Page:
No Shame

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Rosary0fSighs's avatar

Literature Text

My bones feel soft in the morning, pale under the light and the soft glow of the streetlights as they flicker out. Through the sun painted on the window, like well-formed letters of meaning obscured, I trace the shapes of semi-circled scars, gracing my skin like primitive tattoos.  

It's not shame I feel in the quiet reflection of my soul. It's simply memory – the echoes of battle-scars trembling half-steps across my mind. In the darkness, bodiless voices whisper for my name, but I let the sound reverberate into nothingness, as it slips away – I've taught myself not to listen.    

When they see my body, starved and marked and pale, the whispers start, and strangers turn their faces away. But when I'm alone, I stare into my naked flesh with painful clarity, and see past the horror, into the blue. I know that one day, I'll be beautiful.

I read the words of an unknown author, once, the carer of a mentally-ill child. She said a sick mind is red, while a sane consciousness lies in shades of blue. I thought only of my time in hospital – in room eleven, my mind changing colour with every medication. Soft waves of memory while I lay in a blue hospital gown, under a CAT Scan, and nurses traced the curves of my skull with their hands. I know that sickness is beyond shades, and colour and shadow.

And I wonder, what is the colour of my soul?

The nurses always said, "You shouldn't be ashamed." But in the next breath, they misspelled my name, and I heard them hush their voices behind the curtains. They called me "The suicide".

But for every moment of madness pressed under my skin, and every horror I repressed, and re-lived in tormented sin, I learned to forgive, and search for meaning. Because for every person that made me blush with shame, I hated myself more, for letting them make me feel that way.  

Disease makes you strange. It twists your soul, and slides cold hands around your chest. It robs you of your reflection until you're just a patient in a hospital bed, without a name. It steals your sanity, and leaves you touched and scarred, by death. But the ones who whisper into their hands; you owe them nothing. There is no shame in having to fight for mental health.
Written for the #Mental-IllnessClub's Shame Awareness contest. I don't know if I'll actually enter it though.

This is a very personal piece. I've battled with mental illness for years, and was hospitalised twice this year, in psychiatric wards.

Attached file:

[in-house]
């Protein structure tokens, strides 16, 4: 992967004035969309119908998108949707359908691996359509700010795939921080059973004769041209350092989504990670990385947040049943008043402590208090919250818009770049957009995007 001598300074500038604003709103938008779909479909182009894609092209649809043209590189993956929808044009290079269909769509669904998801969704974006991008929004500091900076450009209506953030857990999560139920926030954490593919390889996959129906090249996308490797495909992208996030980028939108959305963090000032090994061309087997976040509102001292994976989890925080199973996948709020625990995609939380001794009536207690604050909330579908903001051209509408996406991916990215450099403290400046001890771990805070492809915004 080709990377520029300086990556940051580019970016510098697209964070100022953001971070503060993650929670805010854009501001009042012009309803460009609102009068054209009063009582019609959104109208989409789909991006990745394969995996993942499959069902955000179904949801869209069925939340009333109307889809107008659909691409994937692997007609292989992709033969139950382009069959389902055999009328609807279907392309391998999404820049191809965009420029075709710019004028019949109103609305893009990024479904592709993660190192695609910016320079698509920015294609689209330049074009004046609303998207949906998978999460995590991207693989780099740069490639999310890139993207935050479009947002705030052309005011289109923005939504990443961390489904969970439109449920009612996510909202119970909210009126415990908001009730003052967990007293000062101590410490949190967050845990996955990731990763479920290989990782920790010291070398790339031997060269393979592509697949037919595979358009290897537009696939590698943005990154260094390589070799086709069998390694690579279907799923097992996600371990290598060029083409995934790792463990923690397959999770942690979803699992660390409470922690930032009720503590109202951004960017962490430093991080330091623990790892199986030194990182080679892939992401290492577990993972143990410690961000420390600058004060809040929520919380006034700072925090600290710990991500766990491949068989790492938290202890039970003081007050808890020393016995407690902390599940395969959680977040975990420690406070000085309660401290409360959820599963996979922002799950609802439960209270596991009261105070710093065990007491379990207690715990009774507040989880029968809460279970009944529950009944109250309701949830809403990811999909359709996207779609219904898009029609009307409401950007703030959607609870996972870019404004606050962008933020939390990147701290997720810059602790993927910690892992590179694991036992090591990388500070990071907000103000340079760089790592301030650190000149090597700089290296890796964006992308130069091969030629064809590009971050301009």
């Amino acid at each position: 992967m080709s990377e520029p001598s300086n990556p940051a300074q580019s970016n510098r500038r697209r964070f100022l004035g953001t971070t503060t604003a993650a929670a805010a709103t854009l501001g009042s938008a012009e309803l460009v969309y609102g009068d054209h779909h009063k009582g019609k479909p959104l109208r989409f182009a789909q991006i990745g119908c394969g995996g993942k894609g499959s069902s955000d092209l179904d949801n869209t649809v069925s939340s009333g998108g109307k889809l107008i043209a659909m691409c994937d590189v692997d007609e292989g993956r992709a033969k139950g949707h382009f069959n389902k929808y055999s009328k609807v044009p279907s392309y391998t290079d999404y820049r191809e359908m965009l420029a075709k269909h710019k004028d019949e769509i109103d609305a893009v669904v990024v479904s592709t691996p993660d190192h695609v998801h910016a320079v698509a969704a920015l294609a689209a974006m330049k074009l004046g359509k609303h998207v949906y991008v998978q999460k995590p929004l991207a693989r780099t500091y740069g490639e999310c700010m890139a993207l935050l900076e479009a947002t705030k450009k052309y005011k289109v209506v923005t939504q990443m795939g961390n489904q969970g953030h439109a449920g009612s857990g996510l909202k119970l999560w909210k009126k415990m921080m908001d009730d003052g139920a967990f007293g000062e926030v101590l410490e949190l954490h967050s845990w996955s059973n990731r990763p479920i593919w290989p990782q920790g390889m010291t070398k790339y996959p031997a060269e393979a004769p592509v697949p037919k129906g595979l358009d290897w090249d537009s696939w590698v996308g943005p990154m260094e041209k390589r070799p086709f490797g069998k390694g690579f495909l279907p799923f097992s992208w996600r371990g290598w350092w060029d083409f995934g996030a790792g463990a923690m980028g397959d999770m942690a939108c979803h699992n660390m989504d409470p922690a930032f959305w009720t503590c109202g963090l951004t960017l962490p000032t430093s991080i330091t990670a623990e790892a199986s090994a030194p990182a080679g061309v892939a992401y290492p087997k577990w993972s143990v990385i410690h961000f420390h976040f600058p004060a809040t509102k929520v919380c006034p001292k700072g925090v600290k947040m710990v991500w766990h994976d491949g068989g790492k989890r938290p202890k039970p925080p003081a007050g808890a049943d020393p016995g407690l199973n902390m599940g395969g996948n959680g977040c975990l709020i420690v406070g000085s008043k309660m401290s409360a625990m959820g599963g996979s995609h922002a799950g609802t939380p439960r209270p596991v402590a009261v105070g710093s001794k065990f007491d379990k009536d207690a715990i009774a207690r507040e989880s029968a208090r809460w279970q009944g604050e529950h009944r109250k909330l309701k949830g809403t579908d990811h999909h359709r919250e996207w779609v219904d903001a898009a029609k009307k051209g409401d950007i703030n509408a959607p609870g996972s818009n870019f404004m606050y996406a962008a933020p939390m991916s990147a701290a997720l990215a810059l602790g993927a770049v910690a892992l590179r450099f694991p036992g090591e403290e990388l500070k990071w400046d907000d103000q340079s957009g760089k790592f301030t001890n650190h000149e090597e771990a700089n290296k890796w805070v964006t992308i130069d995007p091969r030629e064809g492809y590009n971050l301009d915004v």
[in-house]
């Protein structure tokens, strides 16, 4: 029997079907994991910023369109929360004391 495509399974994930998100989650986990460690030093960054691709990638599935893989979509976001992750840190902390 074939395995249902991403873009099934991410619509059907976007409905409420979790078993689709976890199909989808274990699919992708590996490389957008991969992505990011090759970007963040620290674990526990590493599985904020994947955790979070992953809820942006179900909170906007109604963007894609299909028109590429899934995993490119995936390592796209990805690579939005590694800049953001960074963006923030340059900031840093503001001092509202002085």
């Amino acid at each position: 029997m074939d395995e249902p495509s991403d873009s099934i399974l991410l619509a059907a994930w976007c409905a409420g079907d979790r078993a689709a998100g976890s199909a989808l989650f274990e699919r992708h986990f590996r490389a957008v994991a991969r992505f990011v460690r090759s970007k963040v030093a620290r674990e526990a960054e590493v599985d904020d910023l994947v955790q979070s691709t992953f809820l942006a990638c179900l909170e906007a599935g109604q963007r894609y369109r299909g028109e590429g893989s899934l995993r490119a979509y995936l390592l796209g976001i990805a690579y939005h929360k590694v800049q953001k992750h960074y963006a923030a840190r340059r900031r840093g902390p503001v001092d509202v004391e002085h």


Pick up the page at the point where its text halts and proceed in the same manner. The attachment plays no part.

My life is a blur of medication, therapists and psychiatrists, and the horror of hallucinations, mood swings and self-harm. It's hard to fight it. I've attempted suicide twice, and still battle suicidal thoughts and impulses, and the extreme, debilitating depression and mania that comes with living with bipolar affective disorder.

But in one aspect, I'm growing stronger:
I'm getting better at fighting shame.

Shame is a very serious problem with mental ill people. We're often too ashamed of ourselves and our sickness to ask for help - leaving us extremely vulnerable, and in danger of harming ourselves or others.

Even among doctors and nurses, there is stigma. I mentioned a little of the stigma I have faced - being sneered at and labelled by nurses and doctors, having strangers whisper about me, and come over to me to point at my body, laugh and yell abuse. Having my family blame me for being ill, having people turn away from me in disgust and ignorance.

Shame is very, very powerful. It makes you hate yourself. It makes you want to hide or want to die. It keeps you isolated, and afraid to reach out.

But you have to fight it.

Because there are people who do understand.


To be clear: the author I mentioned. Her description of blue and red brains is an idea I became very obsessed with. She was explaining mental illness to someone, and decided to talk about it in colour. Red = a sick brain, blue = mental health.

Unfortunately I became absolutely obsessed with that. It was unhealthy. The idea of it really tormented me. I Just thought "I have a red brain. I'm sick. I want to die, I have to die." I still think that now and again, it's distressing. The author did NOT mean anything negative by that at all. I was just very sick when I interpreted it.

I was obsessed with the idea that when I underwent a CAT Scan in August, in hospital, that they'd see my 'red brain' and try to kill me. I was ashamed of being sick, and afraid of having a 'red brain'.

As strange as that sounds now, it was very distressing a few months ago. That's what shame truly is.

Mostly shame for me is my body. I wear long clothing all year round. Right now it's summer, and I'm wearing sleeves. I always do. The last time I went swimming, crowds of people would stare, point and whisper and yell insults at me. On my holiday recently, it was unbearably hot, so I went for a few days without sleeves. And the whispering and insults were there.

I used to be ashamed to be alone with myself. Why did I have to be sick? Why couldn't I just get over it? Why didn't anyone understand?

You can't know what it's like until you've been there. The shame you feel is profound. I felt physically ill when I had to tell a nutritionist I was on anti-psychotics. The look she gave me was like "I'm talking to a psycho."

It's hard to talk, it's hard to admit.

So that's why we have to fight shame, and fight the stigma. Together.

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© 2009 - 2024 Rosary0fSighs
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thealchemist1's avatar
Bless you for this and the notes about it :)